What Is Root Canal Therapy?
When tooth decay is left untreated, it can spread to the sensitive roots of your teeth, resulting in an increasingly painful and risky problem. Without restorative dentistry care, the decay can spread to other teeth or result in tooth loss. To combat advanced decay and help our Brooklyn patients preserve their teeth, we offer extremely effective and safe root canal therapy.
What Can Root Canal Therapy Do?
Root canal therapy (also called root canal treatment or, simply, root canal) is the established method of removing decay from within a tooth’s roots. Normally, cavities form and are treated in the upper, visible portion of a tooth, called the crown. However, when decay spreads down to the roots, the tooth is at a greater risk of decaying entirely or infecting adjacent teeth.
Similar to a typical cavity filling, root canal treatment removes any infected tissue and replaces it with synthetic material to restore the tooth. After a root canal, there should be no signs or symptoms of infection.
Symptoms of Decaying Roots
Many cavities go unnoticed initially, which is why dentists recommend occasional X-rays for early detection. When signs of decay do present themselves, patients often complain of a mild toothache or sensitivity. These symptoms are also present in infected roots, but in a more prevalent way. You may require root canal treatment if a tooth exhibits the following:
- Pain or tenderness: Unlike the hard enamel surrounding a tooth’s crown, the roots contain softer tissues and dental pulp - a collection of nerves, blood vessels, and connective tissue. Decay in this area is likely to produce noticeable discomfort, especially when your teeth are under pressure such as when chewing or biting.
- Sensitivity to temperature: If the nerves within your roots are suffering decay, your tooth is likely to be extra sensitive to hot or cold temperatures. Most patients notice this when consuming certain foods or drinks.
- Swelling: Due to disease below the gum line, advanced tooth decay may result in swelling around the tooth or in the jaw. If an abscess has also formed in or near the roots as a result of decay, an inflamed bubble may also appear in the gum tissue.
- Discoloration: When a tooth has decayed to the roots, that decay may also be visible from the crown. A dark discoloration in the tooth may be evidence of the cavity.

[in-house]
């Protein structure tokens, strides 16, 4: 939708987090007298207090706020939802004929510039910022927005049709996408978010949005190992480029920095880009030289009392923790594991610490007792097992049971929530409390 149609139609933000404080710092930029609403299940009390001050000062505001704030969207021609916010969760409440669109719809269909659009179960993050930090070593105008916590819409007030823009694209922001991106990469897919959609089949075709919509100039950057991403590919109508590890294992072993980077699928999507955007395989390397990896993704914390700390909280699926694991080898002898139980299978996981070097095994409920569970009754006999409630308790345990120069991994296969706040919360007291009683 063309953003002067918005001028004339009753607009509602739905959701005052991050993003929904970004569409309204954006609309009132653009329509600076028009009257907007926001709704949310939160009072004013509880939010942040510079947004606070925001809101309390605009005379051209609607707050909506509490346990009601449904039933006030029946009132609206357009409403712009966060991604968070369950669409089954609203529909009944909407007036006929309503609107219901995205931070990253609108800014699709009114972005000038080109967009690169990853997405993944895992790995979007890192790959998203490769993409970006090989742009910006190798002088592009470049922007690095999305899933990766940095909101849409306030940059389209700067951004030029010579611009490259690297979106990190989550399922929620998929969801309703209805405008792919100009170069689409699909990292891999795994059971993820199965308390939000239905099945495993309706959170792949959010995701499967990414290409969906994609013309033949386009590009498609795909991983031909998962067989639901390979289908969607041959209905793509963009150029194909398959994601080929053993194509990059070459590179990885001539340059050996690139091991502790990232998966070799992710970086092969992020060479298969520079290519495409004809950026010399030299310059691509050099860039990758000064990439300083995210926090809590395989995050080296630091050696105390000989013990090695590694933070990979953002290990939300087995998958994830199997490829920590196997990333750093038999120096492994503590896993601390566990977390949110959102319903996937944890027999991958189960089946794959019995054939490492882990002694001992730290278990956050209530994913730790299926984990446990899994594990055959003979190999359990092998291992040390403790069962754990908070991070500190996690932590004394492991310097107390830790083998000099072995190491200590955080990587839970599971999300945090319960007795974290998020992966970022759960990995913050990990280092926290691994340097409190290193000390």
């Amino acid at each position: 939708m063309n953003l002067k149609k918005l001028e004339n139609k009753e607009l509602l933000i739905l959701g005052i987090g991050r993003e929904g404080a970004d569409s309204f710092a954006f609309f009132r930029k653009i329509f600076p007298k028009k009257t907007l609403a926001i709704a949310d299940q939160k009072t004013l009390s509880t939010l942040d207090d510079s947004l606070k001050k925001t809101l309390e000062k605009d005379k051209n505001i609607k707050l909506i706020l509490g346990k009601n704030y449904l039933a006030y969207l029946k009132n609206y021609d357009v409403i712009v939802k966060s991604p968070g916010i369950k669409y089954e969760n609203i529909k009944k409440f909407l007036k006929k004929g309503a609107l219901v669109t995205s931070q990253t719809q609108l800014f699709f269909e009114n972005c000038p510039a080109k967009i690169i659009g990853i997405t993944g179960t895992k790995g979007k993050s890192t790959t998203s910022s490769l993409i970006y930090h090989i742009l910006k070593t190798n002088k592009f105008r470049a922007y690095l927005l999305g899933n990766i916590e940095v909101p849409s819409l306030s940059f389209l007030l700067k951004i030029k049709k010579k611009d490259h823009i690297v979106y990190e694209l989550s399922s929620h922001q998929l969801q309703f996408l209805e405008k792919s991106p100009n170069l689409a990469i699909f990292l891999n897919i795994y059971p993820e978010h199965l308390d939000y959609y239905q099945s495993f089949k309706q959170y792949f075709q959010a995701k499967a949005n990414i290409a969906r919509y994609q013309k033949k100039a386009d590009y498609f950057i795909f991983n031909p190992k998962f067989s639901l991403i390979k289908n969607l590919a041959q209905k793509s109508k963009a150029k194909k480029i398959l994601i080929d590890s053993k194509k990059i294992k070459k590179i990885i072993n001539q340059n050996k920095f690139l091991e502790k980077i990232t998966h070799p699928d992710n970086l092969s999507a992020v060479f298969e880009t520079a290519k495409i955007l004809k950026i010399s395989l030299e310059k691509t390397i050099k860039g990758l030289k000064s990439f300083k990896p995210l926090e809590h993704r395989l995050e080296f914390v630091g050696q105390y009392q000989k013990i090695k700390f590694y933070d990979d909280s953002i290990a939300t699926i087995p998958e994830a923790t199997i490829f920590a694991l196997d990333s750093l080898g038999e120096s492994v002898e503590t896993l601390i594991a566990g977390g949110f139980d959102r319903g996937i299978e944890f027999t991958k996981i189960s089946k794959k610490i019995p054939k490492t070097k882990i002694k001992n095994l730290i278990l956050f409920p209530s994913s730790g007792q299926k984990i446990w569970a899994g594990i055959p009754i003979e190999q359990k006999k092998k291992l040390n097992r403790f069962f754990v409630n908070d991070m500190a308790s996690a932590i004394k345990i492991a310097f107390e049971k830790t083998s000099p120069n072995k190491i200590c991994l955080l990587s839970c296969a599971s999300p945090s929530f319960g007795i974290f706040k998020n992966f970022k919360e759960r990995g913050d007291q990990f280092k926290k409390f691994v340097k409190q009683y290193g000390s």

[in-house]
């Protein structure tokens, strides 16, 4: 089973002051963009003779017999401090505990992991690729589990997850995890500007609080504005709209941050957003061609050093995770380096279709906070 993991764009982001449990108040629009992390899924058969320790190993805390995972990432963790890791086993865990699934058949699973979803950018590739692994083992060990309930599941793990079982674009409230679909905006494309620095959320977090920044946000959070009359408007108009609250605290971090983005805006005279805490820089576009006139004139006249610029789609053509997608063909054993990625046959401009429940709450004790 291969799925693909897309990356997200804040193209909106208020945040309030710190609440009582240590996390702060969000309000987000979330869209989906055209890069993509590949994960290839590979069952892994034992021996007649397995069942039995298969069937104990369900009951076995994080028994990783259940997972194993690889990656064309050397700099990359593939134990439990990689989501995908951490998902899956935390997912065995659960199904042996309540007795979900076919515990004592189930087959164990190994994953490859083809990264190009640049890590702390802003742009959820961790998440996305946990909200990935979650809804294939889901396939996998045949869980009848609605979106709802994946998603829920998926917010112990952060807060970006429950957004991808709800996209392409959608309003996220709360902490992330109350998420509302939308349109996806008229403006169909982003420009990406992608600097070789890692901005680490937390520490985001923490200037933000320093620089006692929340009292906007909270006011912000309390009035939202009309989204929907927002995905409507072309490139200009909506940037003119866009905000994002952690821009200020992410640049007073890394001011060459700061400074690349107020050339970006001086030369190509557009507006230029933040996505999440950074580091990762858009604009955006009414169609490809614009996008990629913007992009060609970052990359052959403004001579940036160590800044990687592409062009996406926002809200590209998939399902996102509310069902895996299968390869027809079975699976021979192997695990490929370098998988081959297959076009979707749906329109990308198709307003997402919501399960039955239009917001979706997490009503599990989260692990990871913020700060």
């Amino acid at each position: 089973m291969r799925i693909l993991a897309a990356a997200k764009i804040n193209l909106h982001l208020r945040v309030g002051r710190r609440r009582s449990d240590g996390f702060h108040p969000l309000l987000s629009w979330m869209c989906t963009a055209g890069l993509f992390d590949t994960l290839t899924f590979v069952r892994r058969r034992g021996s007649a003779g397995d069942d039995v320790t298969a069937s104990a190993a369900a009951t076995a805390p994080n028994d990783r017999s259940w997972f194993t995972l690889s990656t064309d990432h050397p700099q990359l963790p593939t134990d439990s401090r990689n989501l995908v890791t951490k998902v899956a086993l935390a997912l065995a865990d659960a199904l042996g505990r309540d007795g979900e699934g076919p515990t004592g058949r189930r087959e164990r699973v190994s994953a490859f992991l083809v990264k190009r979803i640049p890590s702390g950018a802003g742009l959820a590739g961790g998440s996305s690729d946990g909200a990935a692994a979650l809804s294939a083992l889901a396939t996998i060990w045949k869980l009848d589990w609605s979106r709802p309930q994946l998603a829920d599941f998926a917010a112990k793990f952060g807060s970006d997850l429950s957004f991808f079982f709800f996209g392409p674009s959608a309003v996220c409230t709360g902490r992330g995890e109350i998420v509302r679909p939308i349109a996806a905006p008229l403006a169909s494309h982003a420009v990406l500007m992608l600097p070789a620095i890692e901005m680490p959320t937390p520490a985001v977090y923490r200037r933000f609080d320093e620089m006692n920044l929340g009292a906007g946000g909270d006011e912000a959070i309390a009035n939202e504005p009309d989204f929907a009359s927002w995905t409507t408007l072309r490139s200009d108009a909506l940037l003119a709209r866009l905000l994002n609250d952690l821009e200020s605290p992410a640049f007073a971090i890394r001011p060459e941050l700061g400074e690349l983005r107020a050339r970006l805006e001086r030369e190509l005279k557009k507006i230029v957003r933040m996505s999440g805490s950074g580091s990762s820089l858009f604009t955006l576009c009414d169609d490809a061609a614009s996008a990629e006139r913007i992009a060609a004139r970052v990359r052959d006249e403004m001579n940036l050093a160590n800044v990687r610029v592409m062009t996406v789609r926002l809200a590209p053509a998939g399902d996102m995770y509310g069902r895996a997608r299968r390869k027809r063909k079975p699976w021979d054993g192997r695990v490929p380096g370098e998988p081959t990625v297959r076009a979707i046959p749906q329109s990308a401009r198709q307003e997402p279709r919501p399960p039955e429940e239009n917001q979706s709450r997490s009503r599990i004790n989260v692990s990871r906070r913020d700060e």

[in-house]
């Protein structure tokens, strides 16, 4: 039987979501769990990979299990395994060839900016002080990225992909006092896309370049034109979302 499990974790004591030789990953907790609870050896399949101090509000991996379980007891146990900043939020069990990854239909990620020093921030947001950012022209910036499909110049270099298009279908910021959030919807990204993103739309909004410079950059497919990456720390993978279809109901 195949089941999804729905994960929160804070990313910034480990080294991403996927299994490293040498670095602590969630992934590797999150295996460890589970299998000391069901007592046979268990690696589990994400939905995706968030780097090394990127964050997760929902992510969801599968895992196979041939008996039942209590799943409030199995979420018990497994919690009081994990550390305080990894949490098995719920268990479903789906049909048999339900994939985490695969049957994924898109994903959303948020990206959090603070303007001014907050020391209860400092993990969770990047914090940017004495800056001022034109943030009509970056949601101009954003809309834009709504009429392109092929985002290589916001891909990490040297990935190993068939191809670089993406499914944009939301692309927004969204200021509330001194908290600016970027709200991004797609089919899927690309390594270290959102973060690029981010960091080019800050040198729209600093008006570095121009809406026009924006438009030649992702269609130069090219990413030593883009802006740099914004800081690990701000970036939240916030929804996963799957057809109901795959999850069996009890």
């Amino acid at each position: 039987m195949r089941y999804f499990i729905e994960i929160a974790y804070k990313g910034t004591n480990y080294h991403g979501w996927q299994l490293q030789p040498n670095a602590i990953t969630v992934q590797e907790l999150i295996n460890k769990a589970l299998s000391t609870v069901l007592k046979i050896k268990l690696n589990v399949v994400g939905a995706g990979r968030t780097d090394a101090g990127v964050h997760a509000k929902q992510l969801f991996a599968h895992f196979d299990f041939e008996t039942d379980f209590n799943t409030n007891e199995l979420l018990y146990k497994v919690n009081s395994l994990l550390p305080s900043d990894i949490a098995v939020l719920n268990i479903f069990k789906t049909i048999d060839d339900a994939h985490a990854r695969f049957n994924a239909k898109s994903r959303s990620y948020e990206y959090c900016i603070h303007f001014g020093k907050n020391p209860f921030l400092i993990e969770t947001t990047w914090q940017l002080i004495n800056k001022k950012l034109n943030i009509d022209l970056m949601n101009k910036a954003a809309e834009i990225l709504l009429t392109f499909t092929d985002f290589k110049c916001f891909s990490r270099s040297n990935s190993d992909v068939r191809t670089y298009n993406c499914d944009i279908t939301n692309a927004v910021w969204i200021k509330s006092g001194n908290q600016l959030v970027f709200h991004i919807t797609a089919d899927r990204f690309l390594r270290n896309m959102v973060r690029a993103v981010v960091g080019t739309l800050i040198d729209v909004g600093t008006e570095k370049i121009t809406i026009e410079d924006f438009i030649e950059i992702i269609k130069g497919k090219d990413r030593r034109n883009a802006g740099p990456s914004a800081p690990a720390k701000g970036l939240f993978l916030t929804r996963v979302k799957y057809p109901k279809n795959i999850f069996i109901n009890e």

The Root Canal Procedure
If you believe you may have root canal damage, or any tooth decay for that matter, you should consult your dentist as soon as possible. After determining that root canal therapy is necessary, you will be scheduled for treatment, as follows:
- Local anesthesia will be administered to the area, numbing your tooth, gum, and jaw for the duration of the procedure. Nitrous oxide (laughing gas) may also be used in conjunction.
- A dental drill will remove decay from the crown of your tooth and connect to the natural cavity of your root canal. This will allow a smaller, less invasive tool to scrape decayed dental pulp from the canal. If an abscess is present under the roots, it can also be reached through the canal and subsequently drained.
- Your tooth will be filled, both within the roots and the crown. Antibiotics will also be used to disinfect the tissue and prevent future decay. If most of the tooth was preserved, a regular filling may suffice after the roots have been treated. Often, however, the tooth requires additional support and is covered by a dental crown.
Preserve the Health of Your Teeth
No matter the severity of your decay, our cosmetic dentistry practice can offer proper treatment to restore the health and beauty of your teeth. Whether you need a traditional filling, root canal therapy, or alternative restorative treatment, contact us to schedule an appointment and see what we can do for your smile!